remembering the humanities in digital humanities

I was asked a question recently that I wasn’t expecting. I was asked by a ruby developer what could be learned from the past. It was a sincere question. But I realized when he asked it that I generally assume the value of historical inquiry. I assume that you can learn a lot from the past, it just depends on what questions you ask.

But to go further, the question he was asking wasn’t simply, “is there any value in studying history?” It was, what can we, the community of developers and entrapreneurs, learn from the practice of history and from studying our history.

That’s when it struck me – we spend a lot of time in the digital humanities talking about using digital tools and methodologies for studying the past. Which is good. But we don’t spend nearly as much time talking about what the humanities brings to this partnership. Perhaps that is because we assume we know what it is. Or perhaps we are unsure ourselves.

Humanities scholars do bring something, and it’s more than the cultural “raw material” for study. We bring questions, questions about persons and community, questions that help focus attention on structures of power, on the formation of identity, on links between peoples and patterns across events. Questions that highlight contingency and thereby open up opportunities for change.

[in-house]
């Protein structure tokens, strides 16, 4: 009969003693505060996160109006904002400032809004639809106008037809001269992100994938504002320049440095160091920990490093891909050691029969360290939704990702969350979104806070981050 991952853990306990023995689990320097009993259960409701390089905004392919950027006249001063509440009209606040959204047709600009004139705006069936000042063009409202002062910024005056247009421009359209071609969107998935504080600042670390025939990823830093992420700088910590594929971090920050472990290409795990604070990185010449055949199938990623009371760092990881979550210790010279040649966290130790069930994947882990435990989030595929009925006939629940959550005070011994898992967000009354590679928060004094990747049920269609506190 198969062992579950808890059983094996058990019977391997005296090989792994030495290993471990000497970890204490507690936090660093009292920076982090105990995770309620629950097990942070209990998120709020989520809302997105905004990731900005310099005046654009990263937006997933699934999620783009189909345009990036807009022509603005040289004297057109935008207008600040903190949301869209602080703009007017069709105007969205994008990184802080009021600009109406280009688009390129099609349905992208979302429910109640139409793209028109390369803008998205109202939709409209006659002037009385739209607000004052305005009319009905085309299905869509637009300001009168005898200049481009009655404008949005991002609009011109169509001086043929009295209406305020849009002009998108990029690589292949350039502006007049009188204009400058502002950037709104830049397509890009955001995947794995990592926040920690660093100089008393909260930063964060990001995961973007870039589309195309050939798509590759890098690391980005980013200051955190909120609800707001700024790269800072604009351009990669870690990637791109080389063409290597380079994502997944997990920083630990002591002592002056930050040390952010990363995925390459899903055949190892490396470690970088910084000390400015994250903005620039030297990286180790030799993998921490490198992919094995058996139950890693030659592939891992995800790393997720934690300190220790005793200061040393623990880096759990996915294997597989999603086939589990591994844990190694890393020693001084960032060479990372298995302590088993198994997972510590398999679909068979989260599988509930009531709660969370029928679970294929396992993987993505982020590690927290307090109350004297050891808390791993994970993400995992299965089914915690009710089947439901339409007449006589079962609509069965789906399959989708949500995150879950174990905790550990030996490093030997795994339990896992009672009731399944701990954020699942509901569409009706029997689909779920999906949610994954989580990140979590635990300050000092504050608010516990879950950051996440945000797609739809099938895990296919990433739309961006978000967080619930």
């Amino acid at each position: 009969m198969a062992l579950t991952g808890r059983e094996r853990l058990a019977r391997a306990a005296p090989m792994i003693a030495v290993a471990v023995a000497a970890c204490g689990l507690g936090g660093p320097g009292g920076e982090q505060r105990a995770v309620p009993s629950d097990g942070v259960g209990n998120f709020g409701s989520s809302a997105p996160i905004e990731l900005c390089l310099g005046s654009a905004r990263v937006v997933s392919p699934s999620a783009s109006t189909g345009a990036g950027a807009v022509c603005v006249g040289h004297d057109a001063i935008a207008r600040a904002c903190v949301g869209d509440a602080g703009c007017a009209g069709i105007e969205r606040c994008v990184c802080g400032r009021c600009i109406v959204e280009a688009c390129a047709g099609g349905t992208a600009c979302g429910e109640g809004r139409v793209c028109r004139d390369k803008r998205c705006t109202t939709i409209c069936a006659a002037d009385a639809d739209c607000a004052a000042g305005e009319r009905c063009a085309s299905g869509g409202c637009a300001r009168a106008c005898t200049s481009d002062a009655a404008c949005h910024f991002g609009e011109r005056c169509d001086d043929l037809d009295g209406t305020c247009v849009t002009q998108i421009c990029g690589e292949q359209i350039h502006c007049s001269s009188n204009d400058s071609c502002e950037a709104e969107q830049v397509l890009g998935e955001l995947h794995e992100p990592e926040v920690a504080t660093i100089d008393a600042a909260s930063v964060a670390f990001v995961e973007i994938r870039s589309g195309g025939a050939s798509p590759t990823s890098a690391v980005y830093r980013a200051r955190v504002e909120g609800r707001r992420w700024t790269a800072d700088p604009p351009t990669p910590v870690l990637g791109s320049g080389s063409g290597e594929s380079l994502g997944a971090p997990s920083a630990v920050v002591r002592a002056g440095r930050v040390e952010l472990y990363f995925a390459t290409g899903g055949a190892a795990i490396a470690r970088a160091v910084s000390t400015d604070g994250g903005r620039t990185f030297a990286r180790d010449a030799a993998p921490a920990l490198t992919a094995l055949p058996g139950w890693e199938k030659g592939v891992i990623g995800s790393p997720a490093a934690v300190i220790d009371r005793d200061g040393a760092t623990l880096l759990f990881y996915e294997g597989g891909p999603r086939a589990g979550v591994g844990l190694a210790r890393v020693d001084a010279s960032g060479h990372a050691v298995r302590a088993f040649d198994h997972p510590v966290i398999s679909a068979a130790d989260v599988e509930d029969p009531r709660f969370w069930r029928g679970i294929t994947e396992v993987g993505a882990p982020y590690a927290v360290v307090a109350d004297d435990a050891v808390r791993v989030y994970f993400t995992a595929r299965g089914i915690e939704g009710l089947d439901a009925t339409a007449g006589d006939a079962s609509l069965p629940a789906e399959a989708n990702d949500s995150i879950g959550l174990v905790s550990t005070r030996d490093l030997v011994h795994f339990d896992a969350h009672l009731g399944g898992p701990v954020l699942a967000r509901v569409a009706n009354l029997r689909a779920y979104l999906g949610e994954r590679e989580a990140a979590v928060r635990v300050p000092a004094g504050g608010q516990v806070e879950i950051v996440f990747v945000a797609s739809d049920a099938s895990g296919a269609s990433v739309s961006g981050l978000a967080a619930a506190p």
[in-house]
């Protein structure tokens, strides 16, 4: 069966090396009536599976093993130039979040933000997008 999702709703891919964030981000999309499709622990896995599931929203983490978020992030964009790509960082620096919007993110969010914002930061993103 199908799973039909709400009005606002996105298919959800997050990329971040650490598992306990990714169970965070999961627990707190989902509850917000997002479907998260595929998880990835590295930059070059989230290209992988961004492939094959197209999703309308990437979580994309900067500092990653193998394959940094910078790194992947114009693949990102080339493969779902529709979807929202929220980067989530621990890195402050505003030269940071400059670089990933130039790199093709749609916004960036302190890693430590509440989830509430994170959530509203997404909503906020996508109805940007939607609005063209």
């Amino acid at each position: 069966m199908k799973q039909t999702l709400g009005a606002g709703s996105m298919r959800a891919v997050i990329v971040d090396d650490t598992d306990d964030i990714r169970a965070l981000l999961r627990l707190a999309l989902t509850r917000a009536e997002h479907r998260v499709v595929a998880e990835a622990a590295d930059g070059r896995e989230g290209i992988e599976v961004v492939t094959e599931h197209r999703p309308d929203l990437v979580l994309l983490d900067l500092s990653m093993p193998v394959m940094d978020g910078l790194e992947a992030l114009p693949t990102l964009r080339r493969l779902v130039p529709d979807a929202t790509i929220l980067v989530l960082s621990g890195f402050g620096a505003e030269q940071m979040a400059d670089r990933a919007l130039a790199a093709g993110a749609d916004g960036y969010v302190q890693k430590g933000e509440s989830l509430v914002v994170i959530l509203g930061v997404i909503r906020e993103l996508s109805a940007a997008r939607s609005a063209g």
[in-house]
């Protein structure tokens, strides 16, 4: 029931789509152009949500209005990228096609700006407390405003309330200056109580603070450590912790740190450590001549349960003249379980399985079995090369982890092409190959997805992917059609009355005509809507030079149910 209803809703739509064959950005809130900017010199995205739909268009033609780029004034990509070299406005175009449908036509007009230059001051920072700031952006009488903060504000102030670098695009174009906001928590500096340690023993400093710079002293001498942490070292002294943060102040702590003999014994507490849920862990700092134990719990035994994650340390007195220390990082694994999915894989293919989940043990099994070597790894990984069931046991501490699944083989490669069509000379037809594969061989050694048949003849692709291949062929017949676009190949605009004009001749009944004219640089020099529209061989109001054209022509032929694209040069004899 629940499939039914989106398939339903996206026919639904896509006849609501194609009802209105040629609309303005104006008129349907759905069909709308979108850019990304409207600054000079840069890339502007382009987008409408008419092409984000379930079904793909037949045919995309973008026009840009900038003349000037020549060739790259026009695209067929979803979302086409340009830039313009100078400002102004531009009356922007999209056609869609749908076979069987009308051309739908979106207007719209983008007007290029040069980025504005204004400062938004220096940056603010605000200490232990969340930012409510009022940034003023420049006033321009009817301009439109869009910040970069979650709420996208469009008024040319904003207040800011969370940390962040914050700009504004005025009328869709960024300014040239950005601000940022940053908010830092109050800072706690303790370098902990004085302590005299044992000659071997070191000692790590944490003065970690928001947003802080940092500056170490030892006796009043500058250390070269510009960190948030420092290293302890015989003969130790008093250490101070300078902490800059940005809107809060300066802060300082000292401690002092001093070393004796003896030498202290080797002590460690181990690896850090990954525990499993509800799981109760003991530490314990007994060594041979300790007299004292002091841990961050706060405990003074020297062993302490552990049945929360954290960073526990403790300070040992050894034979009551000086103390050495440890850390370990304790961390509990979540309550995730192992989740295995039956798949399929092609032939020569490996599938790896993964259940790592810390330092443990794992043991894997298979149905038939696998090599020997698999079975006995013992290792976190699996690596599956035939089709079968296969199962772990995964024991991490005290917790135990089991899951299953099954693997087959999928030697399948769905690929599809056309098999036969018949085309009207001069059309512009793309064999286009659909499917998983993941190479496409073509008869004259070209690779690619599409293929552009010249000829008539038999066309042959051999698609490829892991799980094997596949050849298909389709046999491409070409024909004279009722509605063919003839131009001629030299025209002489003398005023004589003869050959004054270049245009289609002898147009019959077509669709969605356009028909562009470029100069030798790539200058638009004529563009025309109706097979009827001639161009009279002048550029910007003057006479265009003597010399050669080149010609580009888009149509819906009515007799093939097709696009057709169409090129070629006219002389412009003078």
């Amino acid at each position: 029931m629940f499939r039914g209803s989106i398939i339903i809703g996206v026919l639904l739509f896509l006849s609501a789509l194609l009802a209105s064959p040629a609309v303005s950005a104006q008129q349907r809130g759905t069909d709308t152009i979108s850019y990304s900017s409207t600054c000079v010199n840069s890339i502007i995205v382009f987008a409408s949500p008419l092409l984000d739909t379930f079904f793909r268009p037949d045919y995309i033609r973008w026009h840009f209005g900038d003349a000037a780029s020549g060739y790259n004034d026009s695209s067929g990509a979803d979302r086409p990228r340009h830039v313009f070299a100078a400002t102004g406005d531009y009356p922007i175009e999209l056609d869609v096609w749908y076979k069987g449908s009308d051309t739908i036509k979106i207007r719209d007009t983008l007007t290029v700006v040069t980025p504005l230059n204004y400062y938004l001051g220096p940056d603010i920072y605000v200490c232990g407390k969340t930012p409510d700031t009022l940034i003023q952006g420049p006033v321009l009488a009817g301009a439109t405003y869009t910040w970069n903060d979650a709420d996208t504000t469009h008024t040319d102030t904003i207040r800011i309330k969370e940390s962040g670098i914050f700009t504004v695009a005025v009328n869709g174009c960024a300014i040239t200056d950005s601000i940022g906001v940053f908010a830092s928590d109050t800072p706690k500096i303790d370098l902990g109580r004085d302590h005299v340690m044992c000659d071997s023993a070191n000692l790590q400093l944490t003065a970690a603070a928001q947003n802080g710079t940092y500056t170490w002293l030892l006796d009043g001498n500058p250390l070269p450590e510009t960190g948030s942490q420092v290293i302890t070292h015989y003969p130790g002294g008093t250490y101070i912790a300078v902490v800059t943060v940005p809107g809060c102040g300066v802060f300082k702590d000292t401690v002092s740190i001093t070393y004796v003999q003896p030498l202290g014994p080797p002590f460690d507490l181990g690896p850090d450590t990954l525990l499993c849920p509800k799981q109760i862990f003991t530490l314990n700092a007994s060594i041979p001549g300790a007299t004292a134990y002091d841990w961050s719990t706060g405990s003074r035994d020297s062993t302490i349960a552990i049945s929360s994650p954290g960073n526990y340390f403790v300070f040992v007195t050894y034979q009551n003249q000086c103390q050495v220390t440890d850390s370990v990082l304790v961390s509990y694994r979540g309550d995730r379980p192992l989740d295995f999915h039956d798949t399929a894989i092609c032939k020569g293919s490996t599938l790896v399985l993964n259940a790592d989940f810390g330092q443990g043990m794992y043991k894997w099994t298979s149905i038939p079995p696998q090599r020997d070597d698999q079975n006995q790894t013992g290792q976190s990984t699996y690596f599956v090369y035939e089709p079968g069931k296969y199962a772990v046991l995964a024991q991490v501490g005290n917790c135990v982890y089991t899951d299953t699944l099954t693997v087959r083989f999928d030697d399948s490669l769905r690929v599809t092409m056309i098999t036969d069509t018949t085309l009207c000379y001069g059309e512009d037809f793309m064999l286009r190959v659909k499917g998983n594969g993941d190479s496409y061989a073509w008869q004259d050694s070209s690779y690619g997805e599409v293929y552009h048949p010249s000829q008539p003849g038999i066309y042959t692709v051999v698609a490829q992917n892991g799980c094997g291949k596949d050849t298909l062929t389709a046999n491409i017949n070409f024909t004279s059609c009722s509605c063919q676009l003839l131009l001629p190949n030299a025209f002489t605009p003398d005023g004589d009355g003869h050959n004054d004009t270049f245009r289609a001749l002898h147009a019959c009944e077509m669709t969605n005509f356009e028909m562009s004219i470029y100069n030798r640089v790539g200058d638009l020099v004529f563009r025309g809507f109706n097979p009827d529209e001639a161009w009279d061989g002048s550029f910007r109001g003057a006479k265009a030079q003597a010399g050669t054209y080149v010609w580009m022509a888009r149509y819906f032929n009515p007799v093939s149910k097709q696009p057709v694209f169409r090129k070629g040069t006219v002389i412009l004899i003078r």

I find that many people who work in digital production find the concept of the digital humanities intriguing. I also find the question of “so what can you tell us” to be prevalent, a question that, as someone who prefers to study 19th-century religion, I am not sure how to answer.

It would be an interesting experiment to apply the questions and methodologies I want to use for studying the past to study the recent past. It would also be terrifying, because, well, dead people don’t talk back, and that’s comforting. But it would be instructive to see if the story constructed using humanities and digital analysis tracks with and can shed new light on the story this particular community tells itself.

(I just remembered that this is what people who do ethnographic research do all the time. Yay! People who can help!)

I am intrigued by the idea of claiming questions, or a particular mode of inquiry, as the contribution that the humanities brings to this discussion. While the technology is important and digital humanities scholars should not be content with black boxes or giving conceptual direction without getting their hands “dirty” (more on this later), we should not loose site of the humanities in the digital.

So what can a humanities scholar offer a community of developers? Perhaps a story. A story that helps reveal metanarratives – the assumptions about their community and the stories they tell themselves about their place in the world. A story that helps start conversations about where to go next as a community of practice.